Identifying Signals That Draw Immune Cells to Damaged Tissues in Age-Related Macular Degeneration
In age-related macular degeneration, the outer supporting layer at the back of the eye, called the choroid, is damaged. To protect the tissue, immune cells move from blood vessels into the choroid in response to damage. Kelly Mulfaul, PhD, and her colleagues predict that these cells sometimes may do more harm than good and be involved in the death of choroid cells. They plan to explore what draws these immune cells from the circulation into this tissue.
For their studies, the team will evaluate immune molecules that cells produce in response to known stressor molecules in age-related macular degeneration. Using adult stem cells that have been developed into immune cells, Dr. Mulfaul and her team will employ the gene-editing tool CRISPR to remove genes for specific immune proteins and see how this editing affects cell response to the stressors. They also will use other cutting-edge molecular biology tools to examine genetic responses of another type of immune cell in age-related macular degeneration donor tissue samples.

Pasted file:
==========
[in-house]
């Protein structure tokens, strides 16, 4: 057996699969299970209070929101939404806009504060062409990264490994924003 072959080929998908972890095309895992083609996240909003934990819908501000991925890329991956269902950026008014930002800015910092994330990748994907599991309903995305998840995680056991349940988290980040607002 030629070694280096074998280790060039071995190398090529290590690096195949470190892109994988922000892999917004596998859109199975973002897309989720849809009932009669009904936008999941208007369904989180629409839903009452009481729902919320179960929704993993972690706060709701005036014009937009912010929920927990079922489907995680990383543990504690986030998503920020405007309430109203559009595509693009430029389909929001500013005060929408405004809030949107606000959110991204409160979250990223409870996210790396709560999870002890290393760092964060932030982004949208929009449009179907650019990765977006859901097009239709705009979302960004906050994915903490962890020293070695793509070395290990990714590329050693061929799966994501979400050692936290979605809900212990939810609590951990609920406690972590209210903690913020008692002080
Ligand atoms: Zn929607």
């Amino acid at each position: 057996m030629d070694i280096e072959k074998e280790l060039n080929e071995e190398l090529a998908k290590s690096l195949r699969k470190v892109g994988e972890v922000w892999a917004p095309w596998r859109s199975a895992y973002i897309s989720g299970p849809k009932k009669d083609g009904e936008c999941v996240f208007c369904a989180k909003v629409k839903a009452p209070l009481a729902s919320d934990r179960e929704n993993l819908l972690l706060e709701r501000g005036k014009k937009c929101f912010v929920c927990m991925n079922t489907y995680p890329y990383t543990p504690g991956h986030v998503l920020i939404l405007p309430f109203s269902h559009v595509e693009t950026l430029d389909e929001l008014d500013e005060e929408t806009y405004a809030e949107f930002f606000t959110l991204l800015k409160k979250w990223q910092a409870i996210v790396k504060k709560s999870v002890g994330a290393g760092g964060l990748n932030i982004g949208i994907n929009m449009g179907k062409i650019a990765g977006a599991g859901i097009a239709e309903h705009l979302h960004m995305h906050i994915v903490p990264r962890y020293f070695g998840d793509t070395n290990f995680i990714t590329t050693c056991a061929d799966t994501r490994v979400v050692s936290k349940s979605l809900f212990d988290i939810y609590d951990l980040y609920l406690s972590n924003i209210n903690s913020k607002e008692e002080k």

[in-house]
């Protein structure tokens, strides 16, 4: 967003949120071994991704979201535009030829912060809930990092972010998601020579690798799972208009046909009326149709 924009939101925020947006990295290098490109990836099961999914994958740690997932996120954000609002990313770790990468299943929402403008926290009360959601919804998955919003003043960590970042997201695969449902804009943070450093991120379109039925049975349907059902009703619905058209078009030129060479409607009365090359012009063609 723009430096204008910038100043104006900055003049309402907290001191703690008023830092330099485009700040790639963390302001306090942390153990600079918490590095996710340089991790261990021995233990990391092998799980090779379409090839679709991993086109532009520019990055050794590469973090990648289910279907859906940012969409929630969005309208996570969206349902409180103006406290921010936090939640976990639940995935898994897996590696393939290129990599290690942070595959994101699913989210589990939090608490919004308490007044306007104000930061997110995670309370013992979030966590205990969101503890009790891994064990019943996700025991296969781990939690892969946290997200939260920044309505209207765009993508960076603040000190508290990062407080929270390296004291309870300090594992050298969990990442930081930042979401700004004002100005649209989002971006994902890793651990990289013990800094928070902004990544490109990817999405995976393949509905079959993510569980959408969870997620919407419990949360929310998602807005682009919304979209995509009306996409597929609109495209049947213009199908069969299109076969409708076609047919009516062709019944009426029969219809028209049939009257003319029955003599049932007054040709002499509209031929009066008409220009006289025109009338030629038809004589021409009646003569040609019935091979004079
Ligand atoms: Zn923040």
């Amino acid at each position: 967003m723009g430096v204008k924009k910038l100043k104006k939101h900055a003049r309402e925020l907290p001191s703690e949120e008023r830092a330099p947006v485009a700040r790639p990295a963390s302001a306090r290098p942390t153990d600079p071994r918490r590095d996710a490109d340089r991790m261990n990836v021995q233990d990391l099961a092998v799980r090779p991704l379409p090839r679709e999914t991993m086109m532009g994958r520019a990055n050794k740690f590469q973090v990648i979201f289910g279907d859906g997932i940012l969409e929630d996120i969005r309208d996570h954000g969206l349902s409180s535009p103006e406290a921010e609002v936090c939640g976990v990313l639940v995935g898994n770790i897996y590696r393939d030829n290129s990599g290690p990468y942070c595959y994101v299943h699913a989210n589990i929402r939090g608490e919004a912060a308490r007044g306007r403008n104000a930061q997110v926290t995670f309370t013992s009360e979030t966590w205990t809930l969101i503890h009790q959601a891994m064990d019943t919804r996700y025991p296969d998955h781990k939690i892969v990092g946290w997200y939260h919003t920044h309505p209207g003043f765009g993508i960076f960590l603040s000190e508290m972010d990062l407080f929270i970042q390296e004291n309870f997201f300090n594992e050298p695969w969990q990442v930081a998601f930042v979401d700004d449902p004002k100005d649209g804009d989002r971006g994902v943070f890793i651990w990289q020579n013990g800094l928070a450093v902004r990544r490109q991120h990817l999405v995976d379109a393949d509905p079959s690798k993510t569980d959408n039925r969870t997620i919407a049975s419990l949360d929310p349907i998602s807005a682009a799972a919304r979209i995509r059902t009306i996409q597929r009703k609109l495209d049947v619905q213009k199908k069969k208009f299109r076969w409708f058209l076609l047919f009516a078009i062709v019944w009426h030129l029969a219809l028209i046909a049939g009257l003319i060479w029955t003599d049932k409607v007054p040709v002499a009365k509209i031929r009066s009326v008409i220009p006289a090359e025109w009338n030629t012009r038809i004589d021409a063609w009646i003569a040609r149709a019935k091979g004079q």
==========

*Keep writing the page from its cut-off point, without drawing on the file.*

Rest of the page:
The resulting understanding of what draws these immune cells to the choroid at various stages of age-related macular degeneration will support the search for treatments based on the target stress signals.